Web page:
accum = _mm_mullo_epi32(accum, prime1);

     mem = _mm_loadu_si128((__m128i *)p);
     p += 16;
     mem = _mm_mullo_epi32(mem, prime2);
     accum1 = _mm_add_epi32(accum1, mem);
     accum1 = _x_mm_rotl_epi32(accum1, 13);
     accum1 = _mm_mullo_epi32(accum1, prime1);
 } while (p<=limit);

 _mm_storeu_si128((__m128i *)vx, accum);
 _mm_storeu_si128((__m128i *)vx1, accum1);

 /*
  * Combine the two accumulators into a single hash value.
  */
 v1 = vx[0]; v2 = vx[1];
 v3 = vx[2]; v4 = vx[3];
 v1 += vx1[0] * PRIME32_2; v1 = XXH_rotl32(v1, 13); v1 *= PRIME32_1;
 v2 += vx1[1] * PRIME32_2; v2 = XXH_rotl32(v2, 13); v2 *= PRIME32_1;
 v3 += vx1[2] * PRIME32_2; v3 = XXH_rotl32(v3, 13); v3 *= PRIME32_1;
 v4 += vx1[3] * PRIME32_2; v4 = XXH_rotl32(v4, 13); v4 *= PRIME32_1;
 h32 = XXH_rotl32(v1, 1) + XXH_rotl32(v2, 7) + XXH_rotl32(v3, 12) + XXH_rotl32(v4, 18);

Functionally this is processing data in interleaved blocks or 16 bytes per block. This gives us two independent processing streams which should leverage the superscalar out-of-order execution capabilities on x86 processors and give a speedup. Diagrammatically this processing can be depicted as below.

sse_hash_small

Now lets look at the performance metrics of this new approach.

1) xxHash benchmark tool:
~/xxhash-read-only $ ./bench silesia.tar
*** Benchmark utility using xxHash algorithm , by Yann Collet (Jan 19 2013) ***
silesia.tar      :  206612480 ->  4028.9 MB/s   0x140BD4B4

2) Perf annotate output:
  5.95 │ 70:   movdqu (%rdi),%xmm1
  0.16 │       movdqu 0x10(%rdi),%xmm0
 14.91 │       pmulld %xmm5,%xmm1
  5.97 │       paddd  %xmm3,%xmm1
  0.05 │       movdqa %xmm1,%xmm3
  0.14 │       psrld  $0x13,%xmm1
  5.51 │       add    $0x20,%rdi
  0.60 │       pmulld %xmm5,%xmm0
  0.86 │       paddd  %xmm2,%xmm0
  5.32 │       movdqa %xmm0,%xmm2
  0.80 │       pslld  $0xd,%xmm3
  2.57 │       psrld  $0x13,%xmm0
  9.24 │       por    %xmm1,%xmm3
  0.05 │       pslld  $0xd,%xmm2
  5.94 │       por    %xmm0,%xmm2
  5.92 │       cmp    %rdi,%rax
  0.08 │       pmulld %xmm4,%xmm3
 27.12 │       pmulld %xmm4,%xmm2
  8.82 │     ↑ jae    70

3) Perf stat output:
*** Benchmark utility using xxHash algorithm , by Yann Collet (Jan 19 2013) ***
silesia.tar      :  206612480 ->  3997.0 MB/s   0x140BD4B4

 Performance counter stats for './bench silesia.tar':

    6183.451857 task-clock                #    0.995 CPUs utilized
            531 context-switches          #    0.086 K/sec
              7 CPU-migrations            #    0.001 K/sec
         50,625 page-faults               #    0.008 M/sec
 13,114,838,000 cycles                    #    2.121 GHz                     [83.28%]
  7,687,625,582 stalled-cycles-frontend   #   58.62% frontend cycles idle    [83.32%]
  2,157,403,461 stalled-cycles-backend    #   16.45% backend  cycles idle    [66.68%]
 14,508,523,299 instructions              #    1.11  insns per cycle
                                          #    0.53  stalled cycles per insn [83.34%]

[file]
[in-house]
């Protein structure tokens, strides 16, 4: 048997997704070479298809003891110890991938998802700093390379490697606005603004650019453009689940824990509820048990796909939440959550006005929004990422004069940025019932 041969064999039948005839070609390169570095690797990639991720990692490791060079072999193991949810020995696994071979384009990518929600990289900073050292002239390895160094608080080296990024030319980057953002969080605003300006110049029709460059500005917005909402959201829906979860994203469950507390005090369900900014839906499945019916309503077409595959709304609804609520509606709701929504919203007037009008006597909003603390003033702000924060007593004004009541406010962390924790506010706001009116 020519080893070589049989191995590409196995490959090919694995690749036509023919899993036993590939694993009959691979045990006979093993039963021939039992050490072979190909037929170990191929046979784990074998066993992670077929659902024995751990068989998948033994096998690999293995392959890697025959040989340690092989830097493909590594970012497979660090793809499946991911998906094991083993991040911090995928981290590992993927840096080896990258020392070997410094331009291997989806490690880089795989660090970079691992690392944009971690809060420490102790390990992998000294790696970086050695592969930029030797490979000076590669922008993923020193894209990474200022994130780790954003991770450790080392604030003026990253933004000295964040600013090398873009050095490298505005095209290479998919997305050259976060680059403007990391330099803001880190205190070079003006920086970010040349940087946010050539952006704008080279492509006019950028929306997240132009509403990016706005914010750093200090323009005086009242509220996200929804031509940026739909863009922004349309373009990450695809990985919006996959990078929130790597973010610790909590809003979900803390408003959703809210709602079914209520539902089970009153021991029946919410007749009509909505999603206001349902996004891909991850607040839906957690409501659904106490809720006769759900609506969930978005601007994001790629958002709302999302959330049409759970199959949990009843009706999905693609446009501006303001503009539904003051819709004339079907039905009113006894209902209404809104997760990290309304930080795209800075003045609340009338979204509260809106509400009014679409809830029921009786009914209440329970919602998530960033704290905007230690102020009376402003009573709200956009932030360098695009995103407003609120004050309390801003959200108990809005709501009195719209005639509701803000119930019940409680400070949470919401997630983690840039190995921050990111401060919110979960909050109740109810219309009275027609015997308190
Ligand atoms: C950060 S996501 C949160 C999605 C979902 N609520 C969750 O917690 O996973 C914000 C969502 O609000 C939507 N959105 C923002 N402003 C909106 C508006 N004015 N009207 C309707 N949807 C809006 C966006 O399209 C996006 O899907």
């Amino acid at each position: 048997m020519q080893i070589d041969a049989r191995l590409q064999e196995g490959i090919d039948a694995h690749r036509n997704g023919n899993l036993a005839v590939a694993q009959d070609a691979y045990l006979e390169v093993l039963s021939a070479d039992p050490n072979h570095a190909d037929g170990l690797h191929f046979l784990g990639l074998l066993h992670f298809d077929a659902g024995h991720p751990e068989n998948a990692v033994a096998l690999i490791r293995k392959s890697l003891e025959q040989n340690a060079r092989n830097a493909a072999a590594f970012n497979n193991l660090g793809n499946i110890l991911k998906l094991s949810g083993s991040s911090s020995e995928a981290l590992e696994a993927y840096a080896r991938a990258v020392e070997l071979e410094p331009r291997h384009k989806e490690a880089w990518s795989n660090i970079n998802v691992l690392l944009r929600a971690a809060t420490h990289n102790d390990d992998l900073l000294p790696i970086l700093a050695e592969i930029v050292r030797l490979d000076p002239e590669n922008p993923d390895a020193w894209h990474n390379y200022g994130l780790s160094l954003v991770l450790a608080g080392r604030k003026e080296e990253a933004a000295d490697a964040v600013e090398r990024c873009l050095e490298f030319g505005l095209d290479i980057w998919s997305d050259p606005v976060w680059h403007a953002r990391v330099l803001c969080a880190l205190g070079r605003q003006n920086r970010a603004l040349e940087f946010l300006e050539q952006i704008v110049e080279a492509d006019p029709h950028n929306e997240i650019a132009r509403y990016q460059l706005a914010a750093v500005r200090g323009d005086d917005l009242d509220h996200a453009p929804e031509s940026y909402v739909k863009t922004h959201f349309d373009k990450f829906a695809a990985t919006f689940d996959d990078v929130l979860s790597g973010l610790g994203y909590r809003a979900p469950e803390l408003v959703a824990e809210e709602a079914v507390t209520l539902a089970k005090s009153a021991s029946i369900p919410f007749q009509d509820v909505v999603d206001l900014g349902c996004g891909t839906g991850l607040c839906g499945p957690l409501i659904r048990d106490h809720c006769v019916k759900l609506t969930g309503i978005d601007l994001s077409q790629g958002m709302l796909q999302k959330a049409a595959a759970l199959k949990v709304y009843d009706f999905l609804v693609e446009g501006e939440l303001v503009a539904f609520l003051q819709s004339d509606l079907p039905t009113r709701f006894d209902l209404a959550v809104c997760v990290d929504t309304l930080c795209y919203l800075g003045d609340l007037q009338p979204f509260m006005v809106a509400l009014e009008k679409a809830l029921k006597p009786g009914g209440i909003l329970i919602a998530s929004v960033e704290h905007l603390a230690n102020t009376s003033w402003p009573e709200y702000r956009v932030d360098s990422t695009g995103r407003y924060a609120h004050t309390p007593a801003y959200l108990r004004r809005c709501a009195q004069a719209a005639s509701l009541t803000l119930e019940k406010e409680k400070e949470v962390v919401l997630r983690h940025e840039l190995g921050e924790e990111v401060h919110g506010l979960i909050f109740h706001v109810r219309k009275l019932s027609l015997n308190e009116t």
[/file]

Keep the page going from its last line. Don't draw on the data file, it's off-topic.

783,565,815 branches                  #  126.720 M/sec                   [83.32%]
        109,017 branch-misses             #    0.01% of all branches         [83.40%]
    6.211583495 seconds time elapsed

As you can notice there is a reduction in the Frontend cycles idle parameter and a good increase in the instructions per cycle. What is more significant is that throughput has increased from 3571 MB/s in the original to 4028 MB/s in the new one. A good 12.8% improvement over the original. I also did another benchmark using SMhasher, a hash function test suite. The results are below.

Original
========
Bulk speed test - 262144-byte keys
Alignment  0 -  1.865 bytes/cycle - 5335.63 MiB/sec @ 3 ghz
Alignment  1 -  1.863 bytes/cycle - 5329.93 MiB/sec @ 3 ghz
Alignment  2 -  1.863 bytes/cycle - 5329.93 MiB/sec @ 3 ghz
Alignment  3 -  1.863 bytes/cycle - 5329.94 MiB/sec @ 3 ghz
Alignment  4 -  1.868 bytes/cycle - 5345.33 MiB/sec @ 3 ghz
Alignment  5 -  1.864 bytes/cycle - 5334.29 MiB/sec @ 3 ghz
Alignment  6 -  1.864 bytes/cycle - 5334.27 MiB/sec @ 3 ghz
Alignment  7 -  1.864 bytes/cycle - 5334.28 MiB/sec @ 3 ghzModified
========
Bulk speed test - 262144-byte keys
Alignment  0 -  2.144 bytes/cycle - 6132.86 MiB/sec @ 3 ghz
Alignment  1 -  2.123 bytes/cycle - 6074.16 MiB/sec @ 3 ghz
Alignment  2 -  2.123 bytes/cycle - 6074.21 MiB/sec @ 3 ghz
Alignment  3 -  2.133 bytes/cycle - 6102.57 MiB/sec @ 3 ghz
Alignment  4 -  2.122 bytes/cycle - 6072.41 MiB/sec @ 3 ghz
Alignment  5 -  2.122 bytes/cycle - 6072.35 MiB/sec @ 3 ghz
Alignment  6 -  2.123 bytes/cycle - 6073.10 MiB/sec @ 3 ghz
Alignment  7 -  2.123 bytes/cycle - 6073.19 MiB/sec @ 3 ghz

SMhasher reports almost a 14% improvement in the worst case. For aligned data blocks it is processing at almost 6 GB/s! The small key results are not shown here but there is however an increase of 3 cycles in the worst case. I feel that marginal reduction in performance for small buffers/keys is acceptable for this gain for large buffers.

All these numbers are from my laptop. I’d expect better gains on better boxes and processors. I will have to run the full SMHasher test suite to validate my approach. My profit from all this is the learning experience and the potential speedup of deduplication in Pcompress.